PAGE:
instrument used to check compression pressure. Typically, the dial
on a compression gauge reads in both pounds per square inch (psi)
and kilopascals (kPa), with a range of about 0 to 300 psi or 0 to
2,100 kPa. There are two main types of compression gauge. The push-in
type has a short stem with a tapered rubber tip that fits any size
spark plug hole. To measure the compression pressure, the rubber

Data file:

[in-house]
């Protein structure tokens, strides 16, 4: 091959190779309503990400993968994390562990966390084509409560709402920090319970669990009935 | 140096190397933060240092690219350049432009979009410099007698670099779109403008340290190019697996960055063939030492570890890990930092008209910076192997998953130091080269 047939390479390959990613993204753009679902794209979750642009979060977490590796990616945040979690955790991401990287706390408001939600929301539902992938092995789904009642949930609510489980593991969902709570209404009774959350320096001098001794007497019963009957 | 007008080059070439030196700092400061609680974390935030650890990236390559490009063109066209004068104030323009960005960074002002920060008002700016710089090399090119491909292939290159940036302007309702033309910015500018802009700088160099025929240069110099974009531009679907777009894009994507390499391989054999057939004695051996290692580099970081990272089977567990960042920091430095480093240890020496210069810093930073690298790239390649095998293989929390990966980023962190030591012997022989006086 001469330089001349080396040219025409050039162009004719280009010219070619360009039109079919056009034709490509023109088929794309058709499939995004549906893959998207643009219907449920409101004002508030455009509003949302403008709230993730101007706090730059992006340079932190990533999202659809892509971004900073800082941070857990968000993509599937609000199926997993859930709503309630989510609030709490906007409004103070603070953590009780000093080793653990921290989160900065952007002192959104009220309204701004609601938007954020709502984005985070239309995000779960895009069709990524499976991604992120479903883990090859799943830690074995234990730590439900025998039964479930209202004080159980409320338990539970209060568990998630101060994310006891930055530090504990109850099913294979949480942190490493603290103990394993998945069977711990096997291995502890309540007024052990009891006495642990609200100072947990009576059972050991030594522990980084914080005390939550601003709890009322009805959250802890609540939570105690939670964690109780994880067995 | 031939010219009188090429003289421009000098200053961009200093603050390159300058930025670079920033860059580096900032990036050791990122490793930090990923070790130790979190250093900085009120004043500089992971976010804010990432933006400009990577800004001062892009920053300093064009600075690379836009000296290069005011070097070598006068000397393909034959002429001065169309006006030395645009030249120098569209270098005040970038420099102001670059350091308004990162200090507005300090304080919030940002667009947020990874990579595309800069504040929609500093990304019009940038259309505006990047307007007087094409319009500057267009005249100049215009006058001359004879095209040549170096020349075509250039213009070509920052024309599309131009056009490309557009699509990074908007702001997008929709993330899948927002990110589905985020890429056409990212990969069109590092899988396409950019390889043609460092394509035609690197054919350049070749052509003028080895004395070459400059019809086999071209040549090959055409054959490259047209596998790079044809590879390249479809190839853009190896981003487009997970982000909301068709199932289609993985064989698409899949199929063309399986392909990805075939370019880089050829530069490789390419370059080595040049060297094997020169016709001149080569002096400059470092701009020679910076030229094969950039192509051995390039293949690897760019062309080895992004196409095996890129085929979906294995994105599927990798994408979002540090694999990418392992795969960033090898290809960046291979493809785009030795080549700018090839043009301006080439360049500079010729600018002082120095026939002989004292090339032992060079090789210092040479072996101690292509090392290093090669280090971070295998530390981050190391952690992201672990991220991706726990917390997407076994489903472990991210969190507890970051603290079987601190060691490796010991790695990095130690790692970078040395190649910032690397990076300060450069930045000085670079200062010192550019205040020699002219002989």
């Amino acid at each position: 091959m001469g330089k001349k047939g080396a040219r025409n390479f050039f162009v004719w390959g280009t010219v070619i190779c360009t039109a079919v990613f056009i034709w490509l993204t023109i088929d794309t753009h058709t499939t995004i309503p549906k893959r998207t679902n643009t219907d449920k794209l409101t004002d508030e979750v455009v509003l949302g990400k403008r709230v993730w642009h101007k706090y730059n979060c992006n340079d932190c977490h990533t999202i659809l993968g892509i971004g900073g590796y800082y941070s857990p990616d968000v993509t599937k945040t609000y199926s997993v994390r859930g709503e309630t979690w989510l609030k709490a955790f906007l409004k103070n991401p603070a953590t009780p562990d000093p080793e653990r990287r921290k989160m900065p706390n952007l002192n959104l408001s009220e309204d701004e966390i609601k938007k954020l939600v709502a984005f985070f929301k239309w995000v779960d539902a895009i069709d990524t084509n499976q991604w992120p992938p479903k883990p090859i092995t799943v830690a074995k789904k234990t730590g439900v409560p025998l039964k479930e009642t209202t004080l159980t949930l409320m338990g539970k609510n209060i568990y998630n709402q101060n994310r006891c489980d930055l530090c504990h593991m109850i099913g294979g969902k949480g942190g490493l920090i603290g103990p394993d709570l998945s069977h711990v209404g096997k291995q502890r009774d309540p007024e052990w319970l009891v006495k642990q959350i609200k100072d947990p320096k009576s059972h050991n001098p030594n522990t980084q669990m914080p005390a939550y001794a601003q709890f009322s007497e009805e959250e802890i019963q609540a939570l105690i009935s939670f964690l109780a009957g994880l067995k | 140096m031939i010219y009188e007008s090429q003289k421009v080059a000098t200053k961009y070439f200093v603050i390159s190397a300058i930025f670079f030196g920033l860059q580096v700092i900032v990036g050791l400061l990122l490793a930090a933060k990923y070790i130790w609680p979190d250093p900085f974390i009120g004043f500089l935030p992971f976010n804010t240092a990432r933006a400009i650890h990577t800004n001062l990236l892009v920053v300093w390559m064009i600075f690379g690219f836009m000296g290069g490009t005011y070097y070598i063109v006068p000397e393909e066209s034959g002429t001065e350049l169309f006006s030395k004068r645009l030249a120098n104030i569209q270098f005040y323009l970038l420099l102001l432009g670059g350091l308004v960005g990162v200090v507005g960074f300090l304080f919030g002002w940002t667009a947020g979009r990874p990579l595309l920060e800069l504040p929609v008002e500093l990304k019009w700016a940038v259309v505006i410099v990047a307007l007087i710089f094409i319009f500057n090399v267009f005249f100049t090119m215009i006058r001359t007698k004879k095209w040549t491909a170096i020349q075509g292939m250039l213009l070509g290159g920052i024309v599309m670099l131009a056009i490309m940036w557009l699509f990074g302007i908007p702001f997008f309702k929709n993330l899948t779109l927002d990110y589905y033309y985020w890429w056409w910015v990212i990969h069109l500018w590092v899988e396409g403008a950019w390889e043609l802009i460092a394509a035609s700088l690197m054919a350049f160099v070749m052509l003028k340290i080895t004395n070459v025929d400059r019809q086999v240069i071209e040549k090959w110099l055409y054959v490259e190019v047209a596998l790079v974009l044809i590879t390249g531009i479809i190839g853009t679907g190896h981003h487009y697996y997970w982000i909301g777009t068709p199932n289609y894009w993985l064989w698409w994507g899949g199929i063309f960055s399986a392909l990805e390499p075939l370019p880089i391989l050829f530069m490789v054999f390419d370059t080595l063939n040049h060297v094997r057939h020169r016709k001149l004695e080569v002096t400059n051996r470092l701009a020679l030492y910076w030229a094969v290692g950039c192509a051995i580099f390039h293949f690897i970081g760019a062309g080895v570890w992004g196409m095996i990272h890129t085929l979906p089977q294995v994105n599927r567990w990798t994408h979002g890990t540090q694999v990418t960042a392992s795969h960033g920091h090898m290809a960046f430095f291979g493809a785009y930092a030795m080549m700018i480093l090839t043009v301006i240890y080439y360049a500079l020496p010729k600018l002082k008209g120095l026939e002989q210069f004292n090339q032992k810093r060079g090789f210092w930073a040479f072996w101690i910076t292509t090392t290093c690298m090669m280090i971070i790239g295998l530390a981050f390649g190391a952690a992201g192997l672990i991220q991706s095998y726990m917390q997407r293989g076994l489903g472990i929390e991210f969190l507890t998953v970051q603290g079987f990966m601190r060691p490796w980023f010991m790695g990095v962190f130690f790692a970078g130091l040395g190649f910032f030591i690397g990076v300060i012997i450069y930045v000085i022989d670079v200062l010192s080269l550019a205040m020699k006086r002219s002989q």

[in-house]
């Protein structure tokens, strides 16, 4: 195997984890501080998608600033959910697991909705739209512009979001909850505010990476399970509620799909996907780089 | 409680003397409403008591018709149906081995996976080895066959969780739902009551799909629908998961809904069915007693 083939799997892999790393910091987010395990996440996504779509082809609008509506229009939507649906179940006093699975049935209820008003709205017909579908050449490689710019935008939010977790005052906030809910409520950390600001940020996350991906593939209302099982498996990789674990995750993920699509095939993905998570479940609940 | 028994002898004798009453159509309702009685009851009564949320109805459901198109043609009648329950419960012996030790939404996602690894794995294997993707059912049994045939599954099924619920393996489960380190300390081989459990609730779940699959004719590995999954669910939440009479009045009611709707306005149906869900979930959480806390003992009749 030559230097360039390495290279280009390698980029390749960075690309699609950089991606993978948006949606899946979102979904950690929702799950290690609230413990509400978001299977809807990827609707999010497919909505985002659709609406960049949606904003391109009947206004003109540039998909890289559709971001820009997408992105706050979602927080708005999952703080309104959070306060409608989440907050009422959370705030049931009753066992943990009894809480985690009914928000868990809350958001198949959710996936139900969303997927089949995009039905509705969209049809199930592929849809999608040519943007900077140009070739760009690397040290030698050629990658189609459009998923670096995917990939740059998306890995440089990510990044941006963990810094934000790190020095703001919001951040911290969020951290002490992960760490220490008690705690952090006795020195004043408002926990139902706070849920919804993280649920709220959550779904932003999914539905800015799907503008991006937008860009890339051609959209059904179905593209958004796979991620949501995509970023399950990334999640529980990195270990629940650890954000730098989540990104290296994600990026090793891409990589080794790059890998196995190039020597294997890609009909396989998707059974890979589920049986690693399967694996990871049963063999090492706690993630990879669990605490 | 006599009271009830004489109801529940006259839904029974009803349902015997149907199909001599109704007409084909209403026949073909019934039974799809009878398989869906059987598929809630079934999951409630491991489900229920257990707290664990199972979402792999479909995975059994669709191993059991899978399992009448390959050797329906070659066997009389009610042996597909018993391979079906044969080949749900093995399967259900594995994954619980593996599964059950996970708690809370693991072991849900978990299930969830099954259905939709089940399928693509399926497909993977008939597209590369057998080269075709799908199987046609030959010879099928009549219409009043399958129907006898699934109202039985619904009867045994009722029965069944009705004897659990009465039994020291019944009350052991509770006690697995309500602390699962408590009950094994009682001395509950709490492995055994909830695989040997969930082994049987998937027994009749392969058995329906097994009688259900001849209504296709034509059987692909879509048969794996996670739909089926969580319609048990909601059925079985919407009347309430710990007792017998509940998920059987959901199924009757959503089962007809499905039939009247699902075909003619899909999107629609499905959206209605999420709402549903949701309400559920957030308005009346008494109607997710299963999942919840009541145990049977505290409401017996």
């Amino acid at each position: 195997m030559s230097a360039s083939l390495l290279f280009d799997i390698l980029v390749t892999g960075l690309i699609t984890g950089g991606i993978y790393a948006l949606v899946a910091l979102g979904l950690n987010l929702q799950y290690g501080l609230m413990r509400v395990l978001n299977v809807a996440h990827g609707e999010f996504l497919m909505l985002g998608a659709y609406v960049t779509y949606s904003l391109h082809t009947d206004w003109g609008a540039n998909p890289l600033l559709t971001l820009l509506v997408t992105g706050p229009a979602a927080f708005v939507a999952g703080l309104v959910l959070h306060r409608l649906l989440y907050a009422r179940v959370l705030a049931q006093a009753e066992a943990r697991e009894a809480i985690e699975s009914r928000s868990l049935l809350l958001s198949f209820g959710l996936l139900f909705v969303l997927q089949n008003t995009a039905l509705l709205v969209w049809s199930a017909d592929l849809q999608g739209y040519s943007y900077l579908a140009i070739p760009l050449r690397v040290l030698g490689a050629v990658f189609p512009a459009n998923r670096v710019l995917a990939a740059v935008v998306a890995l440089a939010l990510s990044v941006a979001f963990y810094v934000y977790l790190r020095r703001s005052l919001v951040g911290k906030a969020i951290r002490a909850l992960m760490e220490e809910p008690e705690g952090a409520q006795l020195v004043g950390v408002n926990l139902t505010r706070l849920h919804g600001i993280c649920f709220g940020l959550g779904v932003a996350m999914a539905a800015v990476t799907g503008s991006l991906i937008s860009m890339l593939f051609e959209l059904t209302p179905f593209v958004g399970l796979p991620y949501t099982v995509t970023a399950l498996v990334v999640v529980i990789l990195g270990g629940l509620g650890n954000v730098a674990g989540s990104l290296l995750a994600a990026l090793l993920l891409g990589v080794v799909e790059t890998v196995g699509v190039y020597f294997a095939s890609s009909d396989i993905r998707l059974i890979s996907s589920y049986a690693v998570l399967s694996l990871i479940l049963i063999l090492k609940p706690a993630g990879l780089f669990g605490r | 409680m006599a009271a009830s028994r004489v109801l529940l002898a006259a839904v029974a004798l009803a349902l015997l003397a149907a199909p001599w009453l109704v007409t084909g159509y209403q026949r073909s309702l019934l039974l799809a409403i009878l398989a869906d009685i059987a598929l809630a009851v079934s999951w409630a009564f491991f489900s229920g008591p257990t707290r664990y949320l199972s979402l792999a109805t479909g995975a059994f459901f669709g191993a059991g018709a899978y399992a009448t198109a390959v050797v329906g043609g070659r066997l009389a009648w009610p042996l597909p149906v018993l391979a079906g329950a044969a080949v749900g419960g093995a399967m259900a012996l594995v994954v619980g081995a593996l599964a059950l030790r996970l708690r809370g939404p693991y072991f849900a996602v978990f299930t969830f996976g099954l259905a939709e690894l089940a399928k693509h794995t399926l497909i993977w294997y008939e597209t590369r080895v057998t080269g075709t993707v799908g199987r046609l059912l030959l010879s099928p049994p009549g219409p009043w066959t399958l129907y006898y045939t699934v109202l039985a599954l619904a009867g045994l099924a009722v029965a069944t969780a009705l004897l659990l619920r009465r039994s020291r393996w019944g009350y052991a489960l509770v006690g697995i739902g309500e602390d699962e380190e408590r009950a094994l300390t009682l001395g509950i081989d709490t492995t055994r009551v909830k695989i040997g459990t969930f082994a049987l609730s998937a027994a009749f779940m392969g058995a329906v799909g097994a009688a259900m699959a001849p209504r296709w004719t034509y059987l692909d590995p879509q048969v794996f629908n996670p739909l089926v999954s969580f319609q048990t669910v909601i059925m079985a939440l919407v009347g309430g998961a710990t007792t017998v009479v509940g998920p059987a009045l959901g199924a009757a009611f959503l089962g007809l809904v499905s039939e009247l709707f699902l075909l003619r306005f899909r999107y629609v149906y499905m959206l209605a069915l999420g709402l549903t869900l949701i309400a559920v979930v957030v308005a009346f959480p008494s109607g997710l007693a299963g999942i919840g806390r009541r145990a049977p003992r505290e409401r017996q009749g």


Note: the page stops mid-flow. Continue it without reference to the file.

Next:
tip is pushed into a vacated spark plug hole and held tightly in
placed while the engine is cranked through a few compression cycles.
The screw-in gauge has a long, flexible hose with a threaded adapter.
It has a couple of advantages over the push-in type. First, the
hose can reach into places that otherwise might be inaccessible.
Second, because the threaded adapter screws securely into place
it tends to give more accurate readings.